Dear Alice,

A few months ago, my boyfriend and I went to get the "morning after pill." I had two extra pills in case I vomited the ones I took. Stupidly, I kept them and recently, my mom found them. She has not confronted me about them yet but I'm freaked out!! My parents are pretty conservative, so I can't possibly tell them "Oh mom! I had sex behind your back and the condom broke!" They'd flip out! What should I tell them?

Dear Reader,

You weren't stupid to keep the backup pills. On the contrary, it was smart to hold onto them in case the first ones didn't stay down, or in case you needed them for another condom slip-up. However, it sounds like your mother finding the pills was an undesired consequence of your forethought, although one that can possibly be turned into something positive — an opportunity to be open with your parents about a critical aspect of your life, your sexuality.

Talking about sex with parents is rarely fun for anyone, but it could be a great chance to show your parents how mature and responsible you are about your health and your relationships. The fact that you knew what to do after a condom broke, and that you were able to seek and receive the pills you needed, shows that you and your boyfriend are responsible and knowledgable. If you're certain your mom found the pills, then she likely already knows that you are having sex. The next step would be to choose how (or if) you'd like to broach the topic.

Here are some suggestions for how to talk with your parents about sex, or about any other potentially uncomfortable topic:

  • Approach your parents at a time when you can all sit together calmly without interruption or set up a time where you can talk. You might say something like "Could we talk about something after dinner tonight?"
  • Make a list of what you'd like to say before you meet with them, so nervous jitters won't leave your mind blank. You might also want to think about how you'd like to respond to questions they might ask you or comments they might make, given your family and cultural values.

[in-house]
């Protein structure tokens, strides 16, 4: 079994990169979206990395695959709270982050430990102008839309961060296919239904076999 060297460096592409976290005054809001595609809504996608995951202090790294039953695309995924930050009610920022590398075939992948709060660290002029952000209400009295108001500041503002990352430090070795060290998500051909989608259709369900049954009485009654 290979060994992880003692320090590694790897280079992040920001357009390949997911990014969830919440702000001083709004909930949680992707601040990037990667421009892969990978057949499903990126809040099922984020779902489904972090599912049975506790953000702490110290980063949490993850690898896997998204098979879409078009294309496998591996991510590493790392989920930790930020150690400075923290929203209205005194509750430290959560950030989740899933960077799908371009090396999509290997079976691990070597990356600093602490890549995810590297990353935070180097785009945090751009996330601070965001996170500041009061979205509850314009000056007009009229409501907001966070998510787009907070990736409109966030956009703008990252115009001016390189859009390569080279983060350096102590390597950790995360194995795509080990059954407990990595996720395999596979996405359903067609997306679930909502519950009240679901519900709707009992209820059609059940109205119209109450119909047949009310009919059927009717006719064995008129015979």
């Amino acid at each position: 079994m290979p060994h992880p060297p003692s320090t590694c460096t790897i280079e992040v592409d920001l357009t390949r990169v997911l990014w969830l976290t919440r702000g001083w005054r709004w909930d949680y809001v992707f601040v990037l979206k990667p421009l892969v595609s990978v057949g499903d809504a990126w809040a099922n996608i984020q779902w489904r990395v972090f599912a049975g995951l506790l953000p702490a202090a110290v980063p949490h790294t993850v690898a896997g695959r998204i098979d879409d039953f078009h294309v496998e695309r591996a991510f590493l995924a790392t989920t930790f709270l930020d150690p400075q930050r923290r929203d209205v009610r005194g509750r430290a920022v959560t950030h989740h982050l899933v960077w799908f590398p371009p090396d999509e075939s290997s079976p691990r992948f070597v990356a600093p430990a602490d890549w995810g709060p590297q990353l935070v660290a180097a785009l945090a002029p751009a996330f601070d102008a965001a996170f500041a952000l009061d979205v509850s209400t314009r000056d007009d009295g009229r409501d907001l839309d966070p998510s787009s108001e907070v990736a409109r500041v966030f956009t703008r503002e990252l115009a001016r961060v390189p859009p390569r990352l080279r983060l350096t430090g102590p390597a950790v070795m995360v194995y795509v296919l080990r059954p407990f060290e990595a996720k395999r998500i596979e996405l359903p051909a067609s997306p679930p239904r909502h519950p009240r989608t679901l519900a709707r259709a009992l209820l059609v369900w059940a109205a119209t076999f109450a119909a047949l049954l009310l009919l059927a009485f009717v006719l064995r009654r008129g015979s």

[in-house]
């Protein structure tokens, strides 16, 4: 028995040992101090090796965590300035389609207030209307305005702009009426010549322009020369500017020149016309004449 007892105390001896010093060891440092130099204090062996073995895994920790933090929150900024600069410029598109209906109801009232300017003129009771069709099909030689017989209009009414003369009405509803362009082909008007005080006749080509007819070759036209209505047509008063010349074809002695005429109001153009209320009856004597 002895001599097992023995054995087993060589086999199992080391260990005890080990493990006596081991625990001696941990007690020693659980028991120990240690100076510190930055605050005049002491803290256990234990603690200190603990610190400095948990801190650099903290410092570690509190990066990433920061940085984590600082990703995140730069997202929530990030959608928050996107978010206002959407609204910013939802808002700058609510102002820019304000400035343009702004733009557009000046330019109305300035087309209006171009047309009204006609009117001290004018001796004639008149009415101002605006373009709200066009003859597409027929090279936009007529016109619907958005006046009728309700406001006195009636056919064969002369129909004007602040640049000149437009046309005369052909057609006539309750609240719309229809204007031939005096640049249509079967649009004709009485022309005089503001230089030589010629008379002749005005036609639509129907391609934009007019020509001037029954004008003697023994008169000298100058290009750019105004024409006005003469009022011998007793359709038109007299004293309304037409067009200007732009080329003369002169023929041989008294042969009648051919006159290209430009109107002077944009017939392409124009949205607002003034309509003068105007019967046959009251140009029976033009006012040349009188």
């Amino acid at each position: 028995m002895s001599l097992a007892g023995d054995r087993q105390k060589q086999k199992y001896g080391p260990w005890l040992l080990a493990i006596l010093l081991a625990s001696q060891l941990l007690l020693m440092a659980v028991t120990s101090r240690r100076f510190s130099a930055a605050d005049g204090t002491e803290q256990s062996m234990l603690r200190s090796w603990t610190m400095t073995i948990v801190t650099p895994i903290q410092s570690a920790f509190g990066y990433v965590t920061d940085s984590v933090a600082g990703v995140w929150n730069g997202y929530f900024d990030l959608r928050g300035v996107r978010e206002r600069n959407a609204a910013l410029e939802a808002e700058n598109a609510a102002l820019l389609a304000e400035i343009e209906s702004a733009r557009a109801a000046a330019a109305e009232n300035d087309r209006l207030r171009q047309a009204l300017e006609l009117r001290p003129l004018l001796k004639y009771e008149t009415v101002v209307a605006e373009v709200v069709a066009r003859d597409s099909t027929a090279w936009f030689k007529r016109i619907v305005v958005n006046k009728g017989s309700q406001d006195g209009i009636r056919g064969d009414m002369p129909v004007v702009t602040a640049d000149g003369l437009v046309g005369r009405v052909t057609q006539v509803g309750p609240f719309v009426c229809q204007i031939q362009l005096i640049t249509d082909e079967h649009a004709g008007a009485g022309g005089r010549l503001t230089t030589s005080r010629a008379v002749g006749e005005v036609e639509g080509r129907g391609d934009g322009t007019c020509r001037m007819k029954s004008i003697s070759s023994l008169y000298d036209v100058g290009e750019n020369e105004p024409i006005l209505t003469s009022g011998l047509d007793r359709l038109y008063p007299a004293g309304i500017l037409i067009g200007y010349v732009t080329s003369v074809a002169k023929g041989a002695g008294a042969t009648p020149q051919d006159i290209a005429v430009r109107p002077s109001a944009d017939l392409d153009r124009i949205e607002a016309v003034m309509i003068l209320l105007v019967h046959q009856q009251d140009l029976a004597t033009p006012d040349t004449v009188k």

• Listen carefully to what they have to say and questions they ask. If they see you're really taking in their points, there's a better chance they'll listen to you.
  • You may want one of your parents to go with you to a family planning clinic or a women's health care provider to discuss methods of birth control, or for a check up.
  • For more tips on talking to your parents about sex, check out Planned Parenthood's article Talking about sex… with your parents.
  • Parents and other adults can visit the Parents' Sex Ed Center from Advocates for Youth for more information on talking with young people about sexuality.

Parents are often just as nervous as their kids are when it comes to discussing sex. For this reason or many others, it's possible that your mom won't bring up her discovery at all. If you feel there is something to be gained by sharing this fact of your life with your parents, power to you! And if you feel you don't need to bring it up if they don't, carry on safely! Hopefully you feel better prepared to face the option of discussing the decisions you've made with your parents whether they bring it up now or later, or whether you choose to do so at some point along the road.


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